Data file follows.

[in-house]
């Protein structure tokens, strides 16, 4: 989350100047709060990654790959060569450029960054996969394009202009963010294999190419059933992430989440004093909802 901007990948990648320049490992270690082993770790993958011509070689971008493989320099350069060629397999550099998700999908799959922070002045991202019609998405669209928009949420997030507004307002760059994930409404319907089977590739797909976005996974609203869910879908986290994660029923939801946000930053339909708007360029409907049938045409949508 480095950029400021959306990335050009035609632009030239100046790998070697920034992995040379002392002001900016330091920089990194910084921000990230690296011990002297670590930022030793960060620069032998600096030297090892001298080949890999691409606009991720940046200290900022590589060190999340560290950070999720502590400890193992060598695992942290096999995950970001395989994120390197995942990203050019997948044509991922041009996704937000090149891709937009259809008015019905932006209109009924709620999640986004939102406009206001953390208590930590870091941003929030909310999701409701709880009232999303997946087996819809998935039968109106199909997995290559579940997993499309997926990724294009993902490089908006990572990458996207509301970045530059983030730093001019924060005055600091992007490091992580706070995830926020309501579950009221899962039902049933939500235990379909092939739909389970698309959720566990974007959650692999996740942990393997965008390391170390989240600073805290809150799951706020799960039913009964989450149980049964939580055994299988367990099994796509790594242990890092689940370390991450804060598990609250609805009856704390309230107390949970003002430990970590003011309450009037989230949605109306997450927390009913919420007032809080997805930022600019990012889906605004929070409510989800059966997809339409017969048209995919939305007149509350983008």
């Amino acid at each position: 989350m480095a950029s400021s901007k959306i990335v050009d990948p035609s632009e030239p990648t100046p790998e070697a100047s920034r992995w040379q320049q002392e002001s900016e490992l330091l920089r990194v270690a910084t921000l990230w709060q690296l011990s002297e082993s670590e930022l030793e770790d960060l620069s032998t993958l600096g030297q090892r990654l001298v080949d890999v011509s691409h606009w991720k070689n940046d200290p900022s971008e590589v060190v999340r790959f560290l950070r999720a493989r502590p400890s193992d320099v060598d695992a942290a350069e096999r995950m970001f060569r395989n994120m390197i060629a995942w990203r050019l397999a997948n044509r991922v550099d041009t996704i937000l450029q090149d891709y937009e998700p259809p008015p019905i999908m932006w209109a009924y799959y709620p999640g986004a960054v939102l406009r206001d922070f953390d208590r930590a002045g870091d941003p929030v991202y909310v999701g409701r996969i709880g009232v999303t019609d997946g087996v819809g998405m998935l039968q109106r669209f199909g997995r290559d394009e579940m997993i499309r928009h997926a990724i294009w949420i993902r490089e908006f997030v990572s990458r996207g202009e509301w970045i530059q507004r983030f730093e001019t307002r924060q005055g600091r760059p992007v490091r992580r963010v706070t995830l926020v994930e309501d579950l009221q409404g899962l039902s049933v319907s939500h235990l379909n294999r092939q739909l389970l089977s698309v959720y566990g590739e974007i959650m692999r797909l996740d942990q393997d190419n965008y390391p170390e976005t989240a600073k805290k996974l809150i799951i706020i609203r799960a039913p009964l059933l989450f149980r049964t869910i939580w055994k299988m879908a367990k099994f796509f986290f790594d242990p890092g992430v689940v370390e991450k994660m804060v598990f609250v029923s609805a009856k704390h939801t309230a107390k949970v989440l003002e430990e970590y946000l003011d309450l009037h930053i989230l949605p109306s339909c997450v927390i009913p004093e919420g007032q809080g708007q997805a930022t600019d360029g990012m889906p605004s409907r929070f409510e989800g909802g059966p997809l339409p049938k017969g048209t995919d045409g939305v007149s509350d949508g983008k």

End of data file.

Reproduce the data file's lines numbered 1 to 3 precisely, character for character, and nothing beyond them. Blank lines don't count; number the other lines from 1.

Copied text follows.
[in-house]
């Protein structure tokens, strides 16, 4: 989350100047709060990654790959060569450029960054996969394009202009963010294999190419059933992430989440004093909802 901007990948990648320049490992270690082993770790993958011509070689971008493989320099350069060629397999550099998700999908799959922070002045991202019609998405669209928009949420997030507004307002760059994930409404319907089977590739797909976005996974609203869910879908986290994660029923939801946000930053339909708007360029409907049938045409949508 480095950029400021959306990335050009035609632009030239100046790998070697920034992995040379002392002001900016330091920089990194910084921000990230690296011990002297670590930022030793960060620069032998600096030297090892001298080949890999691409606009991720940046200290900022590589060190999340560290950070999720502590400890193992060598695992942290096999995950970001395989994120390197995942990203050019997948044509991922041009996704937000090149891709937009259809008015019905932006209109009924709620999640986004939102406009206001953390208590930590870091941003929030909310999701409701709880009232999303997946087996819809998935039968109106199909997995290559579940997993499309997926990724294009993902490089908006990572990458996207509301970045530059983030730093001019924060005055600091992007490091992580706070995830926020309501579950009221899962039902049933939500235990379909092939739909389970698309959720566990974007959650692999996740942990393997965008390391170390989240600073805290809150799951706020799960039913009964989450149980049964939580055994299988367990099994796509790594242990890092689940370390991450804060598990609250609805009856704390309230107390949970003002430990970590003011309450009037989230949605109306997450927390009913919420007032809080997805930022600019990012889906605004929070409510989800059966997809339409017969048209995919939305007149509350983008």
């Amino acid at each position: 989350m480095a950029s400021s901007k959306i990335v050009d990948p035609s632009e030239p990648t100046p790998e070697a100047s920034r992995w040379q320049q002392e002001s900016e490992l330091l920089r990194v270690a910084t921000l990230w709060q690296l011990s002297e082993s670590e930022l030793e770790d960060l620069s032998t993958l600096g030297q090892r990654l001298v080949d890999v011509s691409h606009w991720k070689n940046d200290p900022s971008e590589v060190v999340r790959f560290l950070r999720a493989r502590p400890s193992d320099v060598d695992a942290a350069e096999r995950m970001f060569r395989n994120m390197i060629a995942w990203r050019l397999a997948n044509r991922v550099d041009t996704i937000l450029q090149d891709y937009e998700p259809p008015p019905i999908m932006w209109a009924y799959y709620p999640g986004a960054v939102l406009r206001d922070f953390d208590r930590a002045g870091d941003p929030v991202y909310v999701g409701r996969i709880g009232v999303t019609d997946g087996v819809g998405m998935l039968q109106r669209f199909g997995r290559d394009e579940m997993i499309r928009h997926a990724i294009w949420i993902r490089e908006f997030v990572s990458r996207g202009e509301w970045i530059q507004r983030f730093e001019t307002r924060q005055g600091r760059p992007v490091r992580r963010v706070t995830l926020v994930e309501d579950l009221q409404g899962l039902s049933v319907s939500h235990l379909n294999r092939q739909l389970l089977s698309v959720y566990g590739e974007i959650m692999r797909l996740d942990q393997d190419n965008y390391p170390e976005t989240a600073k805290k996974l809150i799951i706020i609203r799960a039913p009964l059933l989450f149980r049964t869910i939580w055994k299988m879908a367990k099994f796509f986290f790594d242990p890092g992430v689940v370390e991450k994660m804060v598990f609250v029923s609805a009856k704390h939801t309230a107390k949970v989440l003002e430990e970590y946000l003011d309450l009037h930053i989230l949605p109306s339909c997450v927390i009913p004093e919420g007032q809080g708007q997805a930022t600019d360029g990012m889906p605004s409907r929070f409510e989800g909802g059966p997809l339409p049938k017969g048209t995919d045409g939305v007149s509350d949508g983008k």